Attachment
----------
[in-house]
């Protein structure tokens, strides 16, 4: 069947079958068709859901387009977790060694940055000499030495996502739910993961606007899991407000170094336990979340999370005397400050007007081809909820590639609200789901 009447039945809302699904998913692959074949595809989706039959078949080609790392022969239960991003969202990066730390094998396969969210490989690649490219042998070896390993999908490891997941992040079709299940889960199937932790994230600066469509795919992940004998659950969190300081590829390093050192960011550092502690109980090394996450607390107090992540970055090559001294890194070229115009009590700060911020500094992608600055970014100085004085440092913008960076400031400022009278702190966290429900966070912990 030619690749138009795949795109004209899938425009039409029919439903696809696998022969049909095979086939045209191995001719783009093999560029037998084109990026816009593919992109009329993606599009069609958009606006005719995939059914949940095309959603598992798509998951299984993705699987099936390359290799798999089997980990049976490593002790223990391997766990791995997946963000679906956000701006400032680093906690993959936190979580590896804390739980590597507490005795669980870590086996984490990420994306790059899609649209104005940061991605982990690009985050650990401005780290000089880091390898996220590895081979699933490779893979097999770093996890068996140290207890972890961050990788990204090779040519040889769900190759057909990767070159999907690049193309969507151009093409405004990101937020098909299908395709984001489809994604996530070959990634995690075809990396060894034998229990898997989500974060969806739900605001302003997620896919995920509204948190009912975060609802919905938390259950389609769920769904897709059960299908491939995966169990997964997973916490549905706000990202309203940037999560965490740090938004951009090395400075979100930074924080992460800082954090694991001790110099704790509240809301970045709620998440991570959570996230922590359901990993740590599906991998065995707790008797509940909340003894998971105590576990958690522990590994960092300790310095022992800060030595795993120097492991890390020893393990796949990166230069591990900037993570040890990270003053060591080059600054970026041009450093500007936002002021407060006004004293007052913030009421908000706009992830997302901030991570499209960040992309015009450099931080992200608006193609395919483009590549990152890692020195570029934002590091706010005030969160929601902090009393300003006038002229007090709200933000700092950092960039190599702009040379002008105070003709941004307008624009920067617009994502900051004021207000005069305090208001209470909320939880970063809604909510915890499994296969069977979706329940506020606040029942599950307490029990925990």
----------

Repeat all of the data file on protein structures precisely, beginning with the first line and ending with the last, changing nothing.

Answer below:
[in-house]
């Protein structure tokens, strides 16, 4: 069947079958068709859901387009977790060694940055000499030495996502739910993961606007899991407000170094336990979340999370005397400050007007081809909820590639609200789901 009447039945809302699904998913692959074949595809989706039959078949080609790392022969239960991003969202990066730390094998396969969210490989690649490219042998070896390993999908490891997941992040079709299940889960199937932790994230600066469509795919992940004998659950969190300081590829390093050192960011550092502690109980090394996450607390107090992540970055090559001294890194070229115009009590700060911020500094992608600055970014100085004085440092913008960076400031400022009278702190966290429900966070912990 030619690749138009795949795109004209899938425009039409029919439903696809696998022969049909095979086939045209191995001719783009093999560029037998084109990026816009593919992109009329993606599009069609958009606006005719995939059914949940095309959603598992798509998951299984993705699987099936390359290799798999089997980990049976490593002790223990391997766990791995997946963000679906956000701006400032680093906690993959936190979580590896804390739980590597507490005795669980870590086996984490990420994306790059899609649209104005940061991605982990690009985050650990401005780290000089880091390898996220590895081979699933490779893979097999770093996890068996140290207890972890961050990788990204090779040519040889769900190759057909990767070159999907690049193309969507151009093409405004990101937020098909299908395709984001489809994604996530070959990634995690075809990396060894034998229990898997989500974060969806739900605001302003997620896919995920509204948190009912975060609802919905938390259950389609769920769904897709059960299908491939995966169990997964997973916490549905706000990202309203940037999560965490740090938004951009090395400075979100930074924080992460800082954090694991001790110099704790509240809301970045709620998440991570959570996230922590359901990993740590599906991998065995707790008797509940909340003894998971105590576990958690522990590994960092300790310095022992800060030595795993120097492991890390020893393990796949990166230069591990900037993570040890990270003053060591080059600054970026041009450093500007936002002021407060006004004293007052913030009421908000706009992830997302901030991570499209960040992309015009450099931080992200608006193609395919483009590549990152890692020195570029934002590091706010005030969160929601902090009393300003006038002229007090709200933000700092950092960039190599702009040379002008105070003709941004307008624009920067617009994502900051004021207000005069305090208001209470909320939880970063809604909510915890499994296969069977979706329940506020606040029942599950307490029990925990």